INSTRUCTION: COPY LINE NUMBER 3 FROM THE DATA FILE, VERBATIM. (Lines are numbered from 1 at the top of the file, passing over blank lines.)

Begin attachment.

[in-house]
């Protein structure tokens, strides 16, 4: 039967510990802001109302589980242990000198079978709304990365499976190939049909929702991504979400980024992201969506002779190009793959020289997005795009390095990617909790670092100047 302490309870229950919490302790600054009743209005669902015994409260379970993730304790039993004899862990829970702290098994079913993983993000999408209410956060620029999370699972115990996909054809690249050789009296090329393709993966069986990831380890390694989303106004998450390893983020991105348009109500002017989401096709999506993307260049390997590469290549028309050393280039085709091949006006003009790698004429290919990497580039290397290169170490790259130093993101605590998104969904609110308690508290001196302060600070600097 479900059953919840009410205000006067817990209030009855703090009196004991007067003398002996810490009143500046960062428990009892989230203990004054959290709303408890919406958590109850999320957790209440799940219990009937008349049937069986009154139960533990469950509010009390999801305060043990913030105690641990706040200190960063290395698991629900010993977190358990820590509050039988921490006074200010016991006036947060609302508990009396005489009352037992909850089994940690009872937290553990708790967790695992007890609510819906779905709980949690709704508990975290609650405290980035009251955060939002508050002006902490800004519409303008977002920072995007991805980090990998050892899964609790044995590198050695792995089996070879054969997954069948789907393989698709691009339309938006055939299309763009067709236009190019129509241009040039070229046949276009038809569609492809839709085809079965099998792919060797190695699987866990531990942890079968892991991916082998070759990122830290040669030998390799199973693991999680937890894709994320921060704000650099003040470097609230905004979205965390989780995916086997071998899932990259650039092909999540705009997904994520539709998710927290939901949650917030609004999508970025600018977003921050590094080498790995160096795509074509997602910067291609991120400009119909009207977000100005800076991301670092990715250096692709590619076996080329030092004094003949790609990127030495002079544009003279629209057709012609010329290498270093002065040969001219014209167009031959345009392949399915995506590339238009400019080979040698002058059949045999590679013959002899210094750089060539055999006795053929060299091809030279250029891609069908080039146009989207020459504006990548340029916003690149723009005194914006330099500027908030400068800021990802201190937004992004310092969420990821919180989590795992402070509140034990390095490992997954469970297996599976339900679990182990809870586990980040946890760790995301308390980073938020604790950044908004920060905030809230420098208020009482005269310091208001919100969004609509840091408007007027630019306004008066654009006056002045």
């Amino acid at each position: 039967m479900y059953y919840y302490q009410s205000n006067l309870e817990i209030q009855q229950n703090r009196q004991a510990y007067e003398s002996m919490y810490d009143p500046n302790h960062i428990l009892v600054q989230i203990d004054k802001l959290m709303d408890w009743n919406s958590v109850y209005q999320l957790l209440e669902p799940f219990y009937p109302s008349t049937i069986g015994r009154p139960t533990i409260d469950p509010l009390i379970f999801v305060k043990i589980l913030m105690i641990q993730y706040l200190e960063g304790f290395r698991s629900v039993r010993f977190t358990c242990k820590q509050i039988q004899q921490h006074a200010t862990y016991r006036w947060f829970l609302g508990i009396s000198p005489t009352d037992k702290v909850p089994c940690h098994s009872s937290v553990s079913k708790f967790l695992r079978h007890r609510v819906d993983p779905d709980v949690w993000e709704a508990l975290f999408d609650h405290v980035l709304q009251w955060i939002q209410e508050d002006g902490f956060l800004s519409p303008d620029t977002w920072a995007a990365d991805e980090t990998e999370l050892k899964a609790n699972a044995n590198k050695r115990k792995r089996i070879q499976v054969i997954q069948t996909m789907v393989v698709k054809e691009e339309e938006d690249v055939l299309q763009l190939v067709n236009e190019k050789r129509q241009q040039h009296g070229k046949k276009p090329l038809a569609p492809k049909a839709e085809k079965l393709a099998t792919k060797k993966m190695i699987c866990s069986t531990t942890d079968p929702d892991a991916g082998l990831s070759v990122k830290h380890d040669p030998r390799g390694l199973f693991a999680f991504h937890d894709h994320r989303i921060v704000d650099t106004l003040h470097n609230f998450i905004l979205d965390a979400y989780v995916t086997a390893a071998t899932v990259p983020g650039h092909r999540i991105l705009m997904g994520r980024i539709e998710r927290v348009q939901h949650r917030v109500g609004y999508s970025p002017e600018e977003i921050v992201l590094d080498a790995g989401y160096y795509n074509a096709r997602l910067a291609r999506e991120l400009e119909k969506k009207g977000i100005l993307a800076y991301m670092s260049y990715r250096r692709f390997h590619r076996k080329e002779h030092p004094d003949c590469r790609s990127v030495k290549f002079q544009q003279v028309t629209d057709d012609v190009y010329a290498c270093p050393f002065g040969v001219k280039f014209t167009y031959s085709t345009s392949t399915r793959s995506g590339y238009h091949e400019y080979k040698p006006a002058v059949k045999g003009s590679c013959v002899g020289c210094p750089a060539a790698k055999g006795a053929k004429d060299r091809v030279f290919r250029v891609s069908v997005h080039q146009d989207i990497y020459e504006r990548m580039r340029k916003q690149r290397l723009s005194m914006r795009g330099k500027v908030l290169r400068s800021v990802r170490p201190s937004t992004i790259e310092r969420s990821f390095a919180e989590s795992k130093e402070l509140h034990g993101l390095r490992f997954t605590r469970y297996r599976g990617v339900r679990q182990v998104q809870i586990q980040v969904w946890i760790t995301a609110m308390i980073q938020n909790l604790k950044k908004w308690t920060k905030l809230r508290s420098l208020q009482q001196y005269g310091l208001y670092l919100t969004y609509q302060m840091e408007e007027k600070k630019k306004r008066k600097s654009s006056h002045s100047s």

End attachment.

């Amino acid at each position: 039967m479900y059953y919840y302490q009410s205000n006067l309870e817990i209030q009855q229950n703090r009196q004991a510990y007067e003398s002996m919490y810490d009143p500046n302790h960062i428990l009892v600054q989230i203990d004054k802001l959290m709303d408890w009743n919406s958590v109850y209005q999320l957790l209440e669902p799940f219990y009937p109302s008349t049937i069986g015994r009154p139960t533990i409260d469950p509010l009390i379970f999801v305060k043990i589980l913030m105690i641990q993730y706040l200190e960063g304790f290395r698991s629900v039993r010993f977190t358990c242990k820590q509050i039988q004899q921490h006074a200010t862990y016991r006036w947060f829970l609302g508990i009396s000198p005489t009352d037992k702290v909850p089994c940690h098994s009872s937290v553990s079913k708790f967790l695992r079978h007890r609510v819906d993983p779905d709980v949690w993000e709704a508990l975290f999408d609650h405290v980035l709304q009251w955060i939002q209410e508050d002006g902490f956060l800004s519409p303008d620029t977002w920072a995007a990365d991805e980090t990998e999370l050892k899964a609790n699972a044995n590198k050695r115990k792995r089996i070879q499976v054969i997954q069948t996909m789907v393989v698709k054809e691009e339309e938006d690249v055939l299309q763009l190939v067709n236009e190019k050789r129509q241009q040039h009296g070229k046949k276009p090329l038809a569609p492809k049909a839709e085809k079965l393709a099998t792919k060797k993966m190695i699987c866990s069986t531990t942890d079968p929702d892991a991916g082998l990831s070759v990122k830290h380890d040669p030998r390799g390694l199973f693991a999680f991504h937890d894709h994320r989303i921060v704000d650099t106004l003040h470097n609230f998450i905004l979205d965390a979400y989780v995916t086997a390893a071998t899932v990259p983020g650039h092909r999540i991105l705009m997904g994520r980024i539709e998710r927290v348009q939901h949650r917030v109500g609004y999508s970025p002017e600018e977003i921050v992201l590094d080498a790995g989401y160096y795509n074509a096709r997602l910067a291609r999506e991120l400009e119909k969506k009207g977000i100005l993307a800076y991301m670092s260049y990715r250096r692709f390997h590619r076996k080329e002779h030092p004094d003949c590469r790609s990127v030495k290549f002079q544009q003279v028309t629209d057709d012609v190009y010329a290498c270093p050393f002065g040969v001219k280039f014209t167009y031959s085709t345009s392949t399915r793959s995506g590339y238009h091949e400019y080979k040698p006006a002058v059949k045999g003009s590679c013959v002899g020289c210094p750089a060539a790698k055999g006795a053929k004429d060299r091809v030279f290919r250029v891609s069908v997005h080039q146009d989207i990497y020459e504006r990548m580039r340029k916003q690149r290397l723009s005194m914006r795009g330099k500027v908030l290169r400068s800021v990802r170490p201190s937004t992004i790259e310092r969420s990821f390095a919180e989590s795992k130093e402070l509140h034990g993101l390095r490992f997954t605590r469970y297996r599976g990617v339900r679990q182990v998104q809870i586990q980040v969904w946890i760790t995301a609110m308390i980073q938020n909790l604790k950044k908004w308690t920060k905030l809230r508290s420098l208020q009482q001196y005269g310091l208001y670092l919100t969004y609509q302060m840091e408007e007027k600070k630019k306004r008066k600097s654009s006056h002045s100047s």